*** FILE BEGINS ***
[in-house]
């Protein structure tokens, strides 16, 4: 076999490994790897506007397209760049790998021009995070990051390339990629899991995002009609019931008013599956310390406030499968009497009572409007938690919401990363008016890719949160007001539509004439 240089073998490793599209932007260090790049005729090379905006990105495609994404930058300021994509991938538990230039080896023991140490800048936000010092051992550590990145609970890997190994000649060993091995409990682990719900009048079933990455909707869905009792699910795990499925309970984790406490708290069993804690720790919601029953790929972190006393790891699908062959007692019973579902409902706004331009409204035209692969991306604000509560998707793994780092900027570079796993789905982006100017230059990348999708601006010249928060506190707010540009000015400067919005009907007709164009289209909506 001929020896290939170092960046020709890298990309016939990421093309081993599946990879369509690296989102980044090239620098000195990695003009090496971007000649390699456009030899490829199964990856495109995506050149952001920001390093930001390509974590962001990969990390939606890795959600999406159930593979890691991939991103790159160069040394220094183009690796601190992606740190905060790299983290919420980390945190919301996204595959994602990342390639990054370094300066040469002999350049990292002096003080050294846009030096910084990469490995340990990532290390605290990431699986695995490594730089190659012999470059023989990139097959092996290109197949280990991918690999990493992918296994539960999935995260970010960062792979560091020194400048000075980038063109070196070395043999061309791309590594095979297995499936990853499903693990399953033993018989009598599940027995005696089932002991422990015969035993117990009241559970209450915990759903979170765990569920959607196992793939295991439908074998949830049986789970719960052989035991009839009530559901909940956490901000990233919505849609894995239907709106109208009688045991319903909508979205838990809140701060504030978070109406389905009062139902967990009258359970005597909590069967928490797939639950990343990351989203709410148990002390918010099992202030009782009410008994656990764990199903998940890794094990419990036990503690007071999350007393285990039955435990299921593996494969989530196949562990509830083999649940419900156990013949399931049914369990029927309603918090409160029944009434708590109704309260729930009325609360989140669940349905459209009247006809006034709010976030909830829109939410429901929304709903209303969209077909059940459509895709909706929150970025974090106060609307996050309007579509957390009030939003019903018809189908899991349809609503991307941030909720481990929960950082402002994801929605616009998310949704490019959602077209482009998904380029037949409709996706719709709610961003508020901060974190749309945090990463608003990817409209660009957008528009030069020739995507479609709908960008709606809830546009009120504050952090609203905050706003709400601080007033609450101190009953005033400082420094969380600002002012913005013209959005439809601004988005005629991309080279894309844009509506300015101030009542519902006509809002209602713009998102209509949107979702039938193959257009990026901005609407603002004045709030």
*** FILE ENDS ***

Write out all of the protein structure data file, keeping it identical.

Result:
[in-house]
């Protein structure tokens, strides 16, 4: 076999490994790897506007397209760049790998021009995070990051390339990629899991995002009609019931008013599956310390406030499968009497009572409007938690919401990363008016890719949160007001539509004439 240089073998490793599209932007260090790049005729090379905006990105495609994404930058300021994509991938538990230039080896023991140490800048936000010092051992550590990145609970890997190994000649060993091995409990682990719900009048079933990455909707869905009792699910795990499925309970984790406490708290069993804690720790919601029953790929972190006393790891699908062959007692019973579902409902706004331009409204035209692969991306604000509560998707793994780092900027570079796993789905982006100017230059990348999708601006010249928060506190707010540009000015400067919005009907007709164009289209909506 001929020896290939170092960046020709890298990309016939990421093309081993599946990879369509690296989102980044090239620098000195990695003009090496971007000649390699456009030899490829199964990856495109995506050149952001920001390093930001390509974590962001990969990390939606890795959600999406159930593979890691991939991103790159160069040394220094183009690796601190992606740190905060790299983290919420980390945190919301996204595959994602990342390639990054370094300066040469002999350049990292002096003080050294846009030096910084990469490995340990990532290390605290990431699986695995490594730089190659012999470059023989990139097959092996290109197949280990991918690999990493992918296994539960999935995260970010960062792979560091020194400048000075980038063109070196070395043999061309791309590594095979297995499936990853499903693990399953033993018989009598599940027995005696089932002991422990015969035993117990009241559970209450915990759903979170765990569920959607196992793939295991439908074998949830049986789970719960052989035991009839009530559901909940956490901000990233919505849609894995239907709106109208009688045991319903909508979205838990809140701060504030978070109406389905009062139902967990009258359970005597909590069967928490797939639950990343990351989203709410148990002390918010099992202030009782009410008994656990764990199903998940890794094990419990036990503690007071999350007393285990039955435990299921593996494969989530196949562990509830083999649940419900156990013949399931049914369990029927309603918090409160029944009434708590109704309260729930009325609360989140669940349905459209009247006809006034709010976030909830829109939410429901929304709903209303969209077909059940459509895709909706929150970025974090106060609307996050309007579509957390009030939003019903018809189908899991349809609503991307941030909720481990929960950082402002994801929605616009998310949704490019959602077209482009998904380029037949409709996706719709709610961003508020901060974190749309945090990463608003990817409209660009957008528009030069020739995507479609709908960008709606809830546009009120504050952090609203905050706003709400601080007033609450101190009953005033400082420094969380600002002012913005013209959005439809601004988005005629991309080279894309844009509506300015101030009542519902006509809002209602713009998102209509949107979702039938193959257009990026901005609407603002004045709030």